“God is our refuge and strength.” Is He your refuge and strength? Beware of imitations, the things mentioned in the first paragraph, becoming idols that give you a misplaced sense of peace and strength. If you lose all those things tomorrow (and how does that possibility make you feel?), God will still be God and your refuge and strength would remain unchanged.

Thou seest my feebleness;
Jesu, be thou my power,
My help, and refuge in distress,
My fortress and my tower.
Give me to trust in thee,
Be thou my sure abode;
My horn, and rock, and buckler be,
My Saviour and my God. (296)

Week 2 Day 2 Devotions

Do You Want To?

“Whether you turn to the right or to the left, your ears
will hear a voice behind you, saying, “This is the way; walk in it.”
Isaiah 30:21

Just as when we get married we surrender a certain lifestyle in favour of another, so too when we are born again we are invited to surrender our old lifestyle in favour of a new and better one, the one described in the Sermon on the Mount. The question is, do you want to live this way? Perhaps your answer is: “Yes, but how or where do I start?” That is certainly a spiritually poor way to begin this journey. Draw comfort from the idea that we don’t have to learn this lifestyle, so much as admit our need and desire for it and then listen for our Father’s guiding voice.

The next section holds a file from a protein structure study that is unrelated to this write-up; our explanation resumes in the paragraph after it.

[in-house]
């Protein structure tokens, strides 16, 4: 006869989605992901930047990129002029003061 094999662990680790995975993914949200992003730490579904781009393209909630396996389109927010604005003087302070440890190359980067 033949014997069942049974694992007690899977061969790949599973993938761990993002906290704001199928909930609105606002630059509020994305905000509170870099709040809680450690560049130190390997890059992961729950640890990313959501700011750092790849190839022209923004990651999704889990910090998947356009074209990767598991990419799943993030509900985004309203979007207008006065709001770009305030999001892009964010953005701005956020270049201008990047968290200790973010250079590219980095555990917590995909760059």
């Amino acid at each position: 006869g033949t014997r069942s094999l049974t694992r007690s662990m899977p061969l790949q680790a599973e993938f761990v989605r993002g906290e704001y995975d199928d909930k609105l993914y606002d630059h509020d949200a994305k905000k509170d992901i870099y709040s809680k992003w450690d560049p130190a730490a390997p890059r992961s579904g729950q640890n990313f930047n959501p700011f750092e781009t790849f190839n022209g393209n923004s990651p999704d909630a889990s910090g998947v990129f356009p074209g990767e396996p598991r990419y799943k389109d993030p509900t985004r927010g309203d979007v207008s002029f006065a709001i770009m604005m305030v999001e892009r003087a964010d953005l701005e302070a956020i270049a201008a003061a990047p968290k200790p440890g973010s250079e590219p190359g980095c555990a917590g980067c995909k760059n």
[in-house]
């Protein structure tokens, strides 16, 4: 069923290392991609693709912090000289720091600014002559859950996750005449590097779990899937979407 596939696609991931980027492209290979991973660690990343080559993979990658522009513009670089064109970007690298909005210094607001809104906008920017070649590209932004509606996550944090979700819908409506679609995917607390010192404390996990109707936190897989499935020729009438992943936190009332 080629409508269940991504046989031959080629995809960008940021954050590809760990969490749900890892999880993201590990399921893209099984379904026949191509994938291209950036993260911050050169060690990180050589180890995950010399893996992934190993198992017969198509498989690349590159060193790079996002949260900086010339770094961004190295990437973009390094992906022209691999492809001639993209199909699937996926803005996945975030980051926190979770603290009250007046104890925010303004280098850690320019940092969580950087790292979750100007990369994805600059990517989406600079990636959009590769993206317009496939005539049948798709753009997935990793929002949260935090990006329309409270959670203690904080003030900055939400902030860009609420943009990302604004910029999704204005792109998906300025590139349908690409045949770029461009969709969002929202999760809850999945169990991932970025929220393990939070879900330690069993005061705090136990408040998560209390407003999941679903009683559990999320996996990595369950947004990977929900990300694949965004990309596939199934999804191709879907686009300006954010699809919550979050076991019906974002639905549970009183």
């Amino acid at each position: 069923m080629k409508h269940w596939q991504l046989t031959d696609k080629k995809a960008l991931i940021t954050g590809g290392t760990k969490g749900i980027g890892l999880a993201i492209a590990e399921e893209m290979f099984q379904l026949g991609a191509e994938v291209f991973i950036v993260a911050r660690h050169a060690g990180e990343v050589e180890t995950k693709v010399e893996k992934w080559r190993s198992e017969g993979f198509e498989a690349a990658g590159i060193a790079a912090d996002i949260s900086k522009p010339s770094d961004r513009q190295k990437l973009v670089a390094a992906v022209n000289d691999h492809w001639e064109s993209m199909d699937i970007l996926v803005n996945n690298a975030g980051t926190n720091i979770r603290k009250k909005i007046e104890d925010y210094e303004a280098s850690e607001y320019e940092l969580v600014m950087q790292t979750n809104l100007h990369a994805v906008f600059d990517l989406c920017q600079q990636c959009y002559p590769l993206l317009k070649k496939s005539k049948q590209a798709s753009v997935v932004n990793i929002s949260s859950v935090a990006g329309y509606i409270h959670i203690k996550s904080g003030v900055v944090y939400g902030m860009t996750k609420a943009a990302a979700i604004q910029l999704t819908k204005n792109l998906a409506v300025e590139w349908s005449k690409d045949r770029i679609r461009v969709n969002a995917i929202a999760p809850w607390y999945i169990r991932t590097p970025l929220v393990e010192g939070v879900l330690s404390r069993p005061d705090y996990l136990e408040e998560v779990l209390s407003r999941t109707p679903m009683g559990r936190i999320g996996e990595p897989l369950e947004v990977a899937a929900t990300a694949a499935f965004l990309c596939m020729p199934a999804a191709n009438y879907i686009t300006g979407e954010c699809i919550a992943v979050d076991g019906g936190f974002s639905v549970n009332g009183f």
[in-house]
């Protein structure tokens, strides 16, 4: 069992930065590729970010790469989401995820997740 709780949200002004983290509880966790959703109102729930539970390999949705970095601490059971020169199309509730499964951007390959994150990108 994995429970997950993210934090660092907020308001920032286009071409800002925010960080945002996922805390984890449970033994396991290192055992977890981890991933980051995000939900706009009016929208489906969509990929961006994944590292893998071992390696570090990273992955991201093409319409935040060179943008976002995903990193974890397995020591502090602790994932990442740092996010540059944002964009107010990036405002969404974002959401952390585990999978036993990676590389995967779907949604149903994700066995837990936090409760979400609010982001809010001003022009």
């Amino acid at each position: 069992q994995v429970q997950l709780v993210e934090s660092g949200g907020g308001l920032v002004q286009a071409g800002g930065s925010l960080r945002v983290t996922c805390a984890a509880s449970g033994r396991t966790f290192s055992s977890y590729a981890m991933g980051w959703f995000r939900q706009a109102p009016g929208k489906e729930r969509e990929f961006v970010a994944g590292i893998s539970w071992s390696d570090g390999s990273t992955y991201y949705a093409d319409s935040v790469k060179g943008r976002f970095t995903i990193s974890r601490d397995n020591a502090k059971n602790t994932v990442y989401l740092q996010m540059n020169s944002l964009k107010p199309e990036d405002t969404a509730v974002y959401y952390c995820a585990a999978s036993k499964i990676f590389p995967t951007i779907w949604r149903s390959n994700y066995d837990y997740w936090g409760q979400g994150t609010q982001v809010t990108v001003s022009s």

Commenting on the above verse, Wesley says: “Thou shalt hear the voice of God's word and Spirit behind thee - a metaphor borrowed from shepherds, who used to follow their sheep, and recall them when they go out of the way.” God will follow you and guide you as you seek to walk in His way.